11 In the six hundredth year of Noah’s life, on the seventeenth day of the second month—on that day all the springs of the great deep burst forth, and the floodgates of the heavens were opened. 12 And rain fell on the earth forty days and forty nights.

13 On that very day Noah and his sons, Shem, Ham and Japheth, together with his wife and the wives of his three sons, entered the ark. 14 They had with them every wild animal according to its kind, all livestock according to their kinds, every creature that moves along the ground according to its kind and every bird according to its kind, everything with wings. 15 Pairs of all creatures that have the breath of life in them came to Noah and entered the ark. 16 The animals going in were male and female of every living thing, as God had commanded Noah. Then the Lord shut him in.

17 For forty days the flood kept coming on the earth, and as the waters increased they lifted the ark high above the earth. 18 The waters rose and increased greatly on the earth, and the ark floated on the surface of the water. 19 They rose greatly on the earth, and all the high mountains under the entire heavens were covered. 20 The waters rose and covered the mountains to a depth of more than fifteen cubits. 21 Every living thing that moved on land perished—birds, livestock, wild animals, all the creatures that swarm over the earth, and all mankind. 22 Everything on dry land that had the breath of life in its nostrils died. 23 Every living thing on the face of the earth was wiped out; people and animals and the creatures that move along the ground and the birds were wiped from the earth. Only Noah was left, and those with him in the ark.

24 The waters flooded the earth for a hundred and fifty days.

8 But God remembered Noah and all the wild animals and the livestock that were with him in the ark, and he sent a wind over the earth, and the waters receded. Now the springs of the deep and the floodgates of the heavens had been closed, and the rain had stopped falling from the sky. The water receded steadily from the earth. At the end of the hundred and fifty days the water had gone down, and on the seventeenth day of the seventh month the ark came to rest on the mountains of Ararat. The waters continued to recede until the tenth month, and on the first day of the tenth month the tops of the mountains became visible.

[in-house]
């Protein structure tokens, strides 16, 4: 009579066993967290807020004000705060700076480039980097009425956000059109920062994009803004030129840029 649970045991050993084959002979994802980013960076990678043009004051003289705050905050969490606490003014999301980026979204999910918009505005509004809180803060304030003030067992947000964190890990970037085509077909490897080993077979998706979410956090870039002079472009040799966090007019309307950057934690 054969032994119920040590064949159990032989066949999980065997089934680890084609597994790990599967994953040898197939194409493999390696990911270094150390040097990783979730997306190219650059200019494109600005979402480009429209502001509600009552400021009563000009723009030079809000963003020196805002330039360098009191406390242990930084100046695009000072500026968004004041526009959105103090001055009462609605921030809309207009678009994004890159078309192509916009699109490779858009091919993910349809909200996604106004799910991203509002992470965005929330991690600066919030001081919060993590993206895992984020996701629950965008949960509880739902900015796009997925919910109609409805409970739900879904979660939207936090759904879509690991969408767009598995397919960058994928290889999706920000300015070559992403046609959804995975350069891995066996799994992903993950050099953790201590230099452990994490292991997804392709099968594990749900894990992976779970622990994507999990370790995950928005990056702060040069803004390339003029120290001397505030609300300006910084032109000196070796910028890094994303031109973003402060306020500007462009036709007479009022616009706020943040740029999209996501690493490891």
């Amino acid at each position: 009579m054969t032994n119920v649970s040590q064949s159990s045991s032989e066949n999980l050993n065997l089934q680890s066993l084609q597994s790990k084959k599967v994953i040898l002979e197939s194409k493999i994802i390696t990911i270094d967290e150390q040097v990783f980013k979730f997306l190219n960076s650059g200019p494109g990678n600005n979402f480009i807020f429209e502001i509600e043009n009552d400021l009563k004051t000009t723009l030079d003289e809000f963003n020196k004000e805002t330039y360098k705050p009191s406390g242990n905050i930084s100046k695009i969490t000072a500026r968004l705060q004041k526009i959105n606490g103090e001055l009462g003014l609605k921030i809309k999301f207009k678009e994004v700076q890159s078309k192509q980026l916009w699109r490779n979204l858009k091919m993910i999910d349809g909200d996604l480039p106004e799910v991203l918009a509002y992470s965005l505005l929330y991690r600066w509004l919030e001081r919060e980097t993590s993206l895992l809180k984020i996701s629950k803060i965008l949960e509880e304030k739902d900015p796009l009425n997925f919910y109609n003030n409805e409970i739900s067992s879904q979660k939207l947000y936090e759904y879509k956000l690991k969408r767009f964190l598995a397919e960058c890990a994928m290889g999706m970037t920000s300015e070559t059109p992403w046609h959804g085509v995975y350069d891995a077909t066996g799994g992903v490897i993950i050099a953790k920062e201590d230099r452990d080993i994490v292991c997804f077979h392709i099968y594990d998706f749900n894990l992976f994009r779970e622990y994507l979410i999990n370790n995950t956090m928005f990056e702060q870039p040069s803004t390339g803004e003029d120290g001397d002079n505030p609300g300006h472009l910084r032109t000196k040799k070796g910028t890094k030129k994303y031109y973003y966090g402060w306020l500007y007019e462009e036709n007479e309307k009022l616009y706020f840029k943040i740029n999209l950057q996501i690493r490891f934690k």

After forty days Noah opened a window he had made in the ark and sent out a raven, and it kept flying back and forth until the water had dried up from the earth.

Then he sent out a dove to see if the water had receded from the surface of the ground. But the dove could find nowhere to perch because there was water over all the surface of the earth; so it returned to Noah in the ark. He reached out his hand and took the dove and brought it back to himself in the ark. 10 He waited seven more days and again sent out the dove from the ark. 11 When the dove returned to him in the evening, there in its beak was a freshly plucked olive leaf! Then Noah knew that the water had receded from the earth. 12 He waited seven more days and sent the dove out again, but this time it did not return to him.

13 By the first day of the first month of Noah’s six hundred and first year, the water had dried up from the earth. Noah then removed the covering from the ark and saw that the surface of the ground was dry. 14 By the twenty-seventh day of the second month the earth was completely dry.

15 Then God said to Noah, 16 “Come out of the ark, you and your wife and your sons and their wives. 17 Bring out every kind of living creature that is with you—the birds, the animals, and all the creatures that move along the ground—so they can multiply on the earth and be fruitful and increase in number on it.”

18 So Noah came out, together with his sons and his wife and his sons’ wives. 19 All the animals and all the creatures that move along the ground and all the birds—everything that moves on land—came out of the ark, one kind after another.